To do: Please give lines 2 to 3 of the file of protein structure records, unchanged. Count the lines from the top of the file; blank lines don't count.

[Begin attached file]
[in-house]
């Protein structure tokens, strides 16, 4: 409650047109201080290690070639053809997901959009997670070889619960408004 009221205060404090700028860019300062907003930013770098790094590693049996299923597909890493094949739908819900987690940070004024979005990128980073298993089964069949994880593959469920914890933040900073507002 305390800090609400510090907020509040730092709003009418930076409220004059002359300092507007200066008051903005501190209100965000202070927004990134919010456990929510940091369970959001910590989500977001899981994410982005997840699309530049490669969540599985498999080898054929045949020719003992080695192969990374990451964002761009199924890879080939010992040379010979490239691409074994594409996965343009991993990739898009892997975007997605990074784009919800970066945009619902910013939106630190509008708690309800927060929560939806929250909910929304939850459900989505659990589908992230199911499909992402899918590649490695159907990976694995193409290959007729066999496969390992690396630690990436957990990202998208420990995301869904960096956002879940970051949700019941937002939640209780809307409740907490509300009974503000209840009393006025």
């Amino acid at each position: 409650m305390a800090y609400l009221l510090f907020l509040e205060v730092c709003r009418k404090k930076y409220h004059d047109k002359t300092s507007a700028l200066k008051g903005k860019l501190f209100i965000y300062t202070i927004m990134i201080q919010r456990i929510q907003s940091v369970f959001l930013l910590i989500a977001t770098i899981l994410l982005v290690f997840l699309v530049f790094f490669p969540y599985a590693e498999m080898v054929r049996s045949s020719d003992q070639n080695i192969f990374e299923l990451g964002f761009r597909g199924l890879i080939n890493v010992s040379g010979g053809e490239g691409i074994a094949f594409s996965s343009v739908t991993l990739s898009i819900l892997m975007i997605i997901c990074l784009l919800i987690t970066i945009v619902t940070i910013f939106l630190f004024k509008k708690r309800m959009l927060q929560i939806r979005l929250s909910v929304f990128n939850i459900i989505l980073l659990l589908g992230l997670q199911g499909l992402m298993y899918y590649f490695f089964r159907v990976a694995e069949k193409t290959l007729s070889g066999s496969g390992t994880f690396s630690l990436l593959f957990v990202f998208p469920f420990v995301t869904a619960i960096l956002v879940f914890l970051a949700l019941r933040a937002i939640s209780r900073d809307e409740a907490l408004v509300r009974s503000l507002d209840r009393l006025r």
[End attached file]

């Protein structure tokens, strides 16, 4: 409650047109201080290690070639053809997901959009997670070889619960408004 009221205060404090700028860019300062907003930013770098790094590693049996299923597909890493094949739908819900987690940070004024979005990128980073298993089964069949994880593959469920914890933040900073507002 305390800090609400510090907020509040730092709003009418930076409220004059002359300092507007200066008051903005501190209100965000202070927004990134919010456990929510940091369970959001910590989500977001899981994410982005997840699309530049490669969540599985498999080898054929045949020719003992080695192969990374990451964002761009199924890879080939010992040379010979490239691409074994594409996965343009991993990739898009892997975007997605990074784009919800970066945009619902910013939106630190509008708690309800927060929560939806929250909910929304939850459900989505659990589908992230199911499909992402899918590649490695159907990976694995193409290959007729066999496969390992690396630690990436957990990202998208420990995301869904960096956002879940970051949700019941937002939640209780809307409740907490509300009974503000209840009393006025």
């Amino acid at each position: 409650m305390a800090y609400l009221l510090f907020l509040e205060v730092c709003r009418k404090k930076y409220h004059d047109k002359t300092s507007a700028l200066k008051g903005k860019l501190f209100i965000y300062t202070i927004m990134i201080q919010r456990i929510q907003s940091v369970f959001l930013l910590i989500a977001t770098i899981l994410l982005v290690f997840l699309v530049f790094f490669p969540y599985a590693e498999m080898v054929r049996s045949s020719d003992q070639n080695i192969f990374e299923l990451g964002f761009r597909g199924l890879i080939n890493v010992s040379g010979g053809e490239g691409i074994a094949f594409s996965s343009v739908t991993l990739s898009i819900l892997m975007i997605i997901c990074l784009l919800i987690t970066i945009v619902t940070i910013f939106l630190f004024k509008k708690r309800m959009l927060q929560i939806r979005l929250s909910v929304f990128n939850i459900i989505l980073l659990l589908g992230l997670q199911g499909l992402m298993y899918y590649f490695f089964r159907v990976a694995e069949k193409t290959l007729s070889g066999s496969g390992t994880f690396s630690l990436l593959f957990v990202f998208p469920f420990v995301t869904a619960i960096l956002v879940f914890l970051a949700l019941r933040a937002i939640s209780r900073d809307e409740a907490l408004v509300r009974s503000l507002d209840r009393l006025r």